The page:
Arthur’s Seat, Edinburgh: Everything You Need To Know + Map 

If you’re sitting there with your laptop planning an upcoming trip to the Scottish capital city of Edinburgh, chances are you’ve already heard of Arthur’s Seat. It’s an ancient extinct volcano which lies in the centre of the city and dominates its skyline.

Located in Holyrood Park, Arthur’s Seat is a 251 metre high hill and is one of the most famous walks in Edinburgh that well and truly deserves a place on your Edinburgh things to do list.

The iconic shape of Arthur’s Seat is very easily recognisable even from faraway places. Some people think it resembles a resting lion’s head and haunch.

In the words of eminent Scottish novelist and poet Robert Louis Stevenson, Arthur’s Seat is “a hill for magnitude, a mountain in virtue of its bold design”.

Arthur's Seat panoramic view from the summit

The walk is perfect for those who would love to experience the outdoors and tranquil nature. Also, it’s an enjoyable way to burn some calories after tasting delicious food at some of the best restaurants in Edinburgh.

Alongside the walk to Arthur’s Seat, there are plenty of walking opportunities around Holyrood Park. Salisbury Crags is an excellent vantage point. Also, visit Duddingston Loch and Saint Margaret’s Loch, which are frequented by wildlife and birds.

In this guide, you will find all the essential information and suggestion you need to know before visiting this area – which paths to take to reach the summit, our personal tips and how to get there by public transport.

Where is Arthur's Seat

Sitting proudly in the middle of Holyrood Park, Arthur’s Seat is the highest point in Edinburgh. It is one of the seven hills around the city. 

Located at the edge of the bustling streets of Edinburgh’s historic Royal Mile, this area is an urban oasis of nature and rejuvenation for the tourists and residents of Edinburgh. 

Arthur’s Seat is a mile away from two other remains of volcanic activities in this city – Calton Hill and Castle Rock, on which Edinburgh Castle stands today. 

It stands a stone’s throw away from the Palace of Holyroodhouse – The King’s official residence in Scotland and the Scottish Parliament Building. The park itself has a royal connection. It used to be the royal hunting estate once. In the mid-16th century, it was designated a park status by the king.

cliffs of Salisbury Crags

Why is it Called Arthur's Seat

Like many of the attractions in Edinburgh, the name of Arthur’s Seat is shrouded by mystery and myths. Some believe that the name derived from the legends of King Arthur – the courageous warrior king of Britain. According to tales, Arthur’s Seat stands at the site of his castle and court, Camelot. Also, it was the location of his famous noble Knights of the Round Table.

Another folklore goes this was the home of an ancient sleeping dragon. The creature used to terrorise this area and feast on people’s livestock. However, after years of stuffing himself with food, he finally felt tired and full. He then took a nap but has never woken up ever since.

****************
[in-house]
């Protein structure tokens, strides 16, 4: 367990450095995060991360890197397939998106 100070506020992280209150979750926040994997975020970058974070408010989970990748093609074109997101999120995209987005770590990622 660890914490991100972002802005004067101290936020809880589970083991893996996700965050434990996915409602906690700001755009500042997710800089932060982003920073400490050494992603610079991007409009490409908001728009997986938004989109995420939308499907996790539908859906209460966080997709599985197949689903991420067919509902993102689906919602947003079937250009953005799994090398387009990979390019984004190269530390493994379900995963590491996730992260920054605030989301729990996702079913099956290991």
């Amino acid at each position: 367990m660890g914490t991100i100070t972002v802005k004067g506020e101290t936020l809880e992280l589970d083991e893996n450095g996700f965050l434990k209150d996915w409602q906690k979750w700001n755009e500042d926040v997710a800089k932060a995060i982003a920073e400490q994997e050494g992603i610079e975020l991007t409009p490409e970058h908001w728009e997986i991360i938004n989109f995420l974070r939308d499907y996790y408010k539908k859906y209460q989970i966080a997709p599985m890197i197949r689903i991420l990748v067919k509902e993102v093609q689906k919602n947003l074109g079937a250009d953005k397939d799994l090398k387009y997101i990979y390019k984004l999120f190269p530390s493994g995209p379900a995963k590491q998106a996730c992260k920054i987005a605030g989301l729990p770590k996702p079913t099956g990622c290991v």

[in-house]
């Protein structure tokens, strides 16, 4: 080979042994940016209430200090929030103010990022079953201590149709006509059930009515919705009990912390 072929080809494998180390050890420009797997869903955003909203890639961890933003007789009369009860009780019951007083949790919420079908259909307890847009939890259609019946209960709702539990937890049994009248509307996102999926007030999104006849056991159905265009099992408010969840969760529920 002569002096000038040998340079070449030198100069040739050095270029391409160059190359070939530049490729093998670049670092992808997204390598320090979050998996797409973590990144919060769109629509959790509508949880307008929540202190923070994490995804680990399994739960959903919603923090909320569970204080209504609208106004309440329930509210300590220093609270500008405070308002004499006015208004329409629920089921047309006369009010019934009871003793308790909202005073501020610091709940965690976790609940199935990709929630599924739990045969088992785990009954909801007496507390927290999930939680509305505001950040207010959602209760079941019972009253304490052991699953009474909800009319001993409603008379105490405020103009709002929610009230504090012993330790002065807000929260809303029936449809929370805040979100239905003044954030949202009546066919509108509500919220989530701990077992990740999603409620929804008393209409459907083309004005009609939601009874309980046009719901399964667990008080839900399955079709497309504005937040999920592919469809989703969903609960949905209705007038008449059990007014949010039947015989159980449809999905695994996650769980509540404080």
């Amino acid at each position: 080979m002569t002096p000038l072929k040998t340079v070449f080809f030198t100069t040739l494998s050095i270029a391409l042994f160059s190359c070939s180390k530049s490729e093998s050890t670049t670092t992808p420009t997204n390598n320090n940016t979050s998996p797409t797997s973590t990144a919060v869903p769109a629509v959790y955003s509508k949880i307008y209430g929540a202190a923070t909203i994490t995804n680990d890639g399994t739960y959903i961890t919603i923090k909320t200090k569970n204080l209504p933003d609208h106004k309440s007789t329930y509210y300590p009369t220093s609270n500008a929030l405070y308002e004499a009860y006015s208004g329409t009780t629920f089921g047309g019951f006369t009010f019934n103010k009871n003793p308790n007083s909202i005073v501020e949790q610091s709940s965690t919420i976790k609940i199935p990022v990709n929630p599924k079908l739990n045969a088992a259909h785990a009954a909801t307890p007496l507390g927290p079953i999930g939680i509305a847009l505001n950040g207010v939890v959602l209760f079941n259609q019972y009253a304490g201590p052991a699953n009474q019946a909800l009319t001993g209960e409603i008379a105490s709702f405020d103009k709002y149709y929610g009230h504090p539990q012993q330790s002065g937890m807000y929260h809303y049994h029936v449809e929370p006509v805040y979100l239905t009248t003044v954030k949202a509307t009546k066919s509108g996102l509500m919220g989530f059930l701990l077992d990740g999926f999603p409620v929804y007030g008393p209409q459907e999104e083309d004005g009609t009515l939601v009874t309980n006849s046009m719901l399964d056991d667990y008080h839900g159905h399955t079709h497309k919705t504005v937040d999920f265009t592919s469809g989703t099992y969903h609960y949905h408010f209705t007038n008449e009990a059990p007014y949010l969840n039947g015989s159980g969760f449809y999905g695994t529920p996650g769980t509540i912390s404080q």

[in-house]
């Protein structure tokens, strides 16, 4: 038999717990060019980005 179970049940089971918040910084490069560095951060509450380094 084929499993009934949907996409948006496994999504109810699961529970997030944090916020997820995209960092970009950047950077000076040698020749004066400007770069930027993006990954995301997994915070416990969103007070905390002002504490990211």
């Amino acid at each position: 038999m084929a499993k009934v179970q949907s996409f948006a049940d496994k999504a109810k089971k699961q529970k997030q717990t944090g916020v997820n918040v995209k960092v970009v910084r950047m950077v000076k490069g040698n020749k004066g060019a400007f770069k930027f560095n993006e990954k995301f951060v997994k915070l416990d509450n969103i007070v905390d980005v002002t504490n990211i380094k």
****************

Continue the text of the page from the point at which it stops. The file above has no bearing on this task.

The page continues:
Another theory is that the name originated from the Gaelic name of this hill, Àrd-na-Said, which means “height of arrows”.

The surroundings of Arthur’s Seat have always been at the centre of magic and fantasy. Some of the old traditions are still there. Every year, on the first day of May, young local women wash their face in the dews from the hillside to look flawless for the rest of the year.

Sunset from Arthur's Seat hike

History of Arthur's Seat

Created by fire and ice, Arthur’s Seat is around 335 million years old and has a fascinating history to tell. It was formed by volcanic activity at the start of the Carboniferous Period. Over the past two million years, glacial erosion has played a significant part in shaping the landscape that we see today. 

There are traces of four prehistoric hill forts within the park. They belong to the Votadini people, an ancient Celtic tribe that roamed the northern lands of Britain during the ice age. The rock was at the centre of the capital of their empire. There is a mention of Arthur’s Seat in one of the oldest pieces of Celtic literature, ’Y Gododdin’. 

If you take interest in Geology, Hutton’s Section in the Salisbury Crags might tickle your fancy. Often referred to as the father of modern geology, James Hutton first made his pivotal discovery here.

In 1836, just beneath Arthur’s Seat, seventeen miniature wooden coffins were found hidden in a small cave. Their existence has never been satisfactorily explained and still remains one of Edinburgh’s strangest mysteries.

Some suggest that they are the result of witchcraft, while others believe that they may be a memorial to the victims of Burke and Hare, two infamous murderers and grave robbers of Edinburgh in the early 19th century. Today the coffins are displayed at the National Museum of Scotland.

Walking Routes and Map of Arthur's Seat